Despite the whining of Afghanistan’s president, Hamid Karzai, last week’s arrest of a senior Pakistani Taliban commander by U.S. forces is a major blow to the Islamic militant organization that attempted a terrorist attack in New York City in 2010.
Latif Mehsud, a leader of the Tehrik-e-Taliban Pakistan, was captured in a military operation as he was driving along a main highway in Mohammad Agha district in eastern Afghanistan.
President Karzai, who in recent months has been acting like a petulant child, complained that the American operation was a violation of Afghan sovereignty. He conveniently forgets that he owes his presidency to the United States and its allies, and that without the presence of the NATO-led coalition, his presidency would be under siege by the Taliban.
Indeed, Karzai would do well to remember that it was the U.S.-led invasion of Afghanistan in late 2001, after the al-Qaida terrorist attack on America’s mainland, that resulted in the Taliban’s Islamic extremist government being ousted.
The Taliban had provided a safe haven to al-Qaida, which set up terrorist training camps in the mountain region. Most of the Sept. 11, 2001, terrorists came from the camps, run by al-Qaida’s founder and the world’s leading terrorist at that time, Osama bin Laden.
U.S. Navy SEALS killed bin Laden in his home in Abbottabad, Pakistan, in a secret operation on May 2, 2011.
Like Karzai, Pakistani government officials complained that the Obama administration had not warned them of the operation to get bin Laden dead or alive. He had been living in Pakistan for six years.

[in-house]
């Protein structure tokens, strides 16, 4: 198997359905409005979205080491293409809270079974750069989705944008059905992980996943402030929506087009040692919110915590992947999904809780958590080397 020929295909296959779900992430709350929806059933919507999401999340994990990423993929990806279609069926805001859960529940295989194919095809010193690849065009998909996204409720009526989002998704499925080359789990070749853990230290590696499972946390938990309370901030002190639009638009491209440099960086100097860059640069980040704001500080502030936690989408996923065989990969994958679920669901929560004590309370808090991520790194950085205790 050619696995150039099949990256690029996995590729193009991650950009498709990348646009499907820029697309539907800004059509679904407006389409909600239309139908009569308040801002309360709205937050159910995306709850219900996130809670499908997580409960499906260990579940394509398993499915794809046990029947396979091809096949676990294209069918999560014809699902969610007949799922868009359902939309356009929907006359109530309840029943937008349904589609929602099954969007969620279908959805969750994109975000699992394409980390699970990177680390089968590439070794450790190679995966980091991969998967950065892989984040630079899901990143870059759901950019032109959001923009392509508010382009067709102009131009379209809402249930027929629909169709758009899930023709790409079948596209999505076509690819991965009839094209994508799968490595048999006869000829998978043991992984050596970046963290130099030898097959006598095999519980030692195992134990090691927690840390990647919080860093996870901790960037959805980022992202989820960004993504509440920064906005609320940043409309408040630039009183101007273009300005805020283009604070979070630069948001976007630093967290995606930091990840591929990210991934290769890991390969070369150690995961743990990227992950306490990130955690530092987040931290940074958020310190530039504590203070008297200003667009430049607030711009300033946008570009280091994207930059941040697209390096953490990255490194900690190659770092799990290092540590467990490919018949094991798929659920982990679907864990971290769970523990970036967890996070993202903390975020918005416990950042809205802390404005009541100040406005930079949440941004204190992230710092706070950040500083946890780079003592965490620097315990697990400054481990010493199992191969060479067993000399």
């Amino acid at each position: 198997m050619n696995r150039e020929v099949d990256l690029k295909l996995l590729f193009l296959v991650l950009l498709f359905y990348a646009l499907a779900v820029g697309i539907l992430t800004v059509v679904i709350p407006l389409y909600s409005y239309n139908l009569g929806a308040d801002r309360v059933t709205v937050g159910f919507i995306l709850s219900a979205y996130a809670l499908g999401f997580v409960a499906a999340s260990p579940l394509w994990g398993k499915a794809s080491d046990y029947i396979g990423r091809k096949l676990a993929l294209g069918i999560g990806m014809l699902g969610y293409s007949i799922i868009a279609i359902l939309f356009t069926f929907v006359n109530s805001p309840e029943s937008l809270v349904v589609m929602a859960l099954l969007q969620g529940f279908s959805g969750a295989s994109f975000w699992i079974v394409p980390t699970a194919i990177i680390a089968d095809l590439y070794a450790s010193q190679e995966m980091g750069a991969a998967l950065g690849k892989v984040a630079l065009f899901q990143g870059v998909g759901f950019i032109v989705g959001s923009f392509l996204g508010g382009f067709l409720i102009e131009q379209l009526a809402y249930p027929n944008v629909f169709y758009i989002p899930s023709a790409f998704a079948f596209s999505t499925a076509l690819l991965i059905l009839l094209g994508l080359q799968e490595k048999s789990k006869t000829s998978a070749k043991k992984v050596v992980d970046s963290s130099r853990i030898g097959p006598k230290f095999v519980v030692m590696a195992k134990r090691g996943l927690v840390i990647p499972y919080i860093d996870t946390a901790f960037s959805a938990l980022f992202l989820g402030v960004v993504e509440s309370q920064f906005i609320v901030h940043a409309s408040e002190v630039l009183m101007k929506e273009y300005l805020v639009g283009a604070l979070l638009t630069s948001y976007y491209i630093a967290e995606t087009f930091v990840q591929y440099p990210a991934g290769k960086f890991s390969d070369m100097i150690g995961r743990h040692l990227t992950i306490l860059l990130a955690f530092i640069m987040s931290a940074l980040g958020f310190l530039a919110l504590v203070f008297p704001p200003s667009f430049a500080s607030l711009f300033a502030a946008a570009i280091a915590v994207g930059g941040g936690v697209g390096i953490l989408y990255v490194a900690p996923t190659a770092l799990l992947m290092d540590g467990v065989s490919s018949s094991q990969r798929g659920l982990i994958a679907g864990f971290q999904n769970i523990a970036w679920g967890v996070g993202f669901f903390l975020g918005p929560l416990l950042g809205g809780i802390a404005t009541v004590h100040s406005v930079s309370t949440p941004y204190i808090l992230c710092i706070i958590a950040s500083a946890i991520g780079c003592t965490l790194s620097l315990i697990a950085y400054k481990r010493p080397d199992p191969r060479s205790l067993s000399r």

The truth is that there are high-ranking government officials in both Kabul, the capital of Afghanistan, and Islamabad, the capital of Pakistan, who sympathize with Islamic militant groups that are determined to install Iran-style theocracies throughout the region.
US VICTORIES FOR FREEDOM
But every time the United States kills or captures a high-ranking member of al-Qaida, the Taliban or other terror groups, it’s a victory for freedom and human rights.
The capture of Mehsud is as significant as the recent capture in Libya by U.S. Navy SEALS of Abu Anas al-Libi, accused of involvement in the 1998 bombings of two American embassies in Africa. More than 200 people were killed.
“Mehsud is a senior commander in TTP, and served as a trusted confidant of the group’s leader, Hakimullah Mehsud,” said Marie Harf, deputy spokeswoman for the U.S. State Department. “TTP claimed responsibility, as folks probably know, for the attempted bombing of Times Square in 2010 and has vowed to attack the U.S. homeland again. TTP is also responsible for attacking our diplomats in Pakistan and attacks that have killed countless Pakistani civilians.”
President Obama, who deserves a lot of credit for giving commandoes the green light to go after terrorist leaders wherever they may be, should make it clear to Karzai and any other leader that the United States will continue to chase down those who intend to do this nation harm.
It’s too bad if Karzai’s feelings are hurt. Afghanistan’s security forces do not have the ability to go after terrorist groups that continue their campaign of death and destruction.